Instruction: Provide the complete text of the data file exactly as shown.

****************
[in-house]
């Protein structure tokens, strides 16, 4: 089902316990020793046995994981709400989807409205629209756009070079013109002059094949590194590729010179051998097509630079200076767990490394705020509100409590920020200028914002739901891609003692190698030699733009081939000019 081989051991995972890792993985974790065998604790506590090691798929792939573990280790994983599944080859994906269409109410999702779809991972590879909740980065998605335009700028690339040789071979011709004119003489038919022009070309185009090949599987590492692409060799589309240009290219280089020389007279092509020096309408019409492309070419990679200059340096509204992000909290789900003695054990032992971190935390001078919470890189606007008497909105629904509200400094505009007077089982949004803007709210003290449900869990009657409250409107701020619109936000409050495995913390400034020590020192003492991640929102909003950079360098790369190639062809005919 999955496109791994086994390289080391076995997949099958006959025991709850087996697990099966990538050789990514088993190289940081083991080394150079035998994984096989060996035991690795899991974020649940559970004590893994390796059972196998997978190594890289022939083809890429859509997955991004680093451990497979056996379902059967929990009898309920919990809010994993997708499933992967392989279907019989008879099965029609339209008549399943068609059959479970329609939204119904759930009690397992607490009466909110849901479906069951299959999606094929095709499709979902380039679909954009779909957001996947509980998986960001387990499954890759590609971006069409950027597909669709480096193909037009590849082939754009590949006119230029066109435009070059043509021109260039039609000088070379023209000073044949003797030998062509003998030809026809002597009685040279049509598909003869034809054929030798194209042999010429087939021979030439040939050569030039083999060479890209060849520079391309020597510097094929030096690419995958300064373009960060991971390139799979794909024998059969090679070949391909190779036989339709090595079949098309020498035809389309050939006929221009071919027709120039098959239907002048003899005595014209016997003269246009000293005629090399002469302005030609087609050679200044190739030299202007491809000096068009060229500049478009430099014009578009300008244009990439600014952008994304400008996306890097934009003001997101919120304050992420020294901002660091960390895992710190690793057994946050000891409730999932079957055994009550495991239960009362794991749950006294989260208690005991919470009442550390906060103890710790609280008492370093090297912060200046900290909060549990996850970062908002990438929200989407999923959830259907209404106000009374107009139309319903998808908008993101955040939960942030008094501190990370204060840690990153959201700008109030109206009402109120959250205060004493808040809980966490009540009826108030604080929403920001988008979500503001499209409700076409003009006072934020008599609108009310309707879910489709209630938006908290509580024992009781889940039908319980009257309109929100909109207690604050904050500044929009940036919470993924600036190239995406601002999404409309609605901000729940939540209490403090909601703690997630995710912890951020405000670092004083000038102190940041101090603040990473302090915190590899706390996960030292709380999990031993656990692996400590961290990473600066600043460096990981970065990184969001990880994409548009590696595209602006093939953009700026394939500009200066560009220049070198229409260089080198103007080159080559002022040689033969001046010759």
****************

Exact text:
[in-house]
């Protein structure tokens, strides 16, 4: 089902316990020793046995994981709400989807409205629209756009070079013109002059094949590194590729010179051998097509630079200076767990490394705020509100409590920020200028914002739901891609003692190698030699733009081939000019 081989051991995972890792993985974790065998604790506590090691798929792939573990280790994983599944080859994906269409109410999702779809991972590879909740980065998605335009700028690339040789071979011709004119003489038919022009070309185009090949599987590492692409060799589309240009290219280089020389007279092509020096309408019409492309070419990679200059340096509204992000909290789900003695054990032992971190935390001078919470890189606007008497909105629904509200400094505009007077089982949004803007709210003290449900869990009657409250409107701020619109936000409050495995913390400034020590020192003492991640929102909003950079360098790369190639062809005919 999955496109791994086994390289080391076995997949099958006959025991709850087996697990099966990538050789990514088993190289940081083991080394150079035998994984096989060996035991690795899991974020649940559970004590893994390796059972196998997978190594890289022939083809890429859509997955991004680093451990497979056996379902059967929990009898309920919990809010994993997708499933992967392989279907019989008879099965029609339209008549399943068609059959479970329609939204119904759930009690397992607490009466909110849901479906069951299959999606094929095709499709979902380039679909954009779909957001996947509980998986960001387990499954890759590609971006069409950027597909669709480096193909037009590849082939754009590949006119230029066109435009070059043509021109260039039609000088070379023209000073044949003797030998062509003998030809026809002597009685040279049509598909003869034809054929030798194209042999010429087939021979030439040939050569030039083999060479890209060849520079391309020597510097094929030096690419995958300064373009960060991971390139799979794909024998059969090679070949391909190779036989339709090595079949098309020498035809389309050939006929221009071919027709120039098959239907002048003899005595014209016997003269246009000293005629090399002469302005030609087609050679200044190739030299202007491809000096068009060229500049478009430099014009578009300008244009990439600014952008994304400008996306890097934009003001997101919120304050992420020294901002660091960390895992710190690793057994946050000891409730999932079957055994009550495991239960009362794991749950006294989260208690005991919470009442550390906060103890710790609280008492370093090297912060200046900290909060549990996850970062908002990438929200989407999923959830259907209404106000009374107009139309319903998808908008993101955040939960942030008094501190990370204060840690990153959201700008109030109206009402109120959250205060004493808040809980966490009540009826108030604080929403920001988008979500503001499209409700076409003009006072934020008599609108009310309707879910489709209630938006908290509580024992009781889940039908319980009257309109929100909109207690604050904050500044929009940036919470993924600036190239995406601002999404409309609605901000729940939540209490403090909601703690997630995710912890951020405000670092004083000038102190940041101090603040990473302090915190590899706390996960030292709380999990031993656990692996400590961290990473600066600043460096990981970065990184969001990880994409548009590696595209602006093939953009700026394939500009200066560009220049070198229409260089080198103007080159080559002022040689033969001046010759």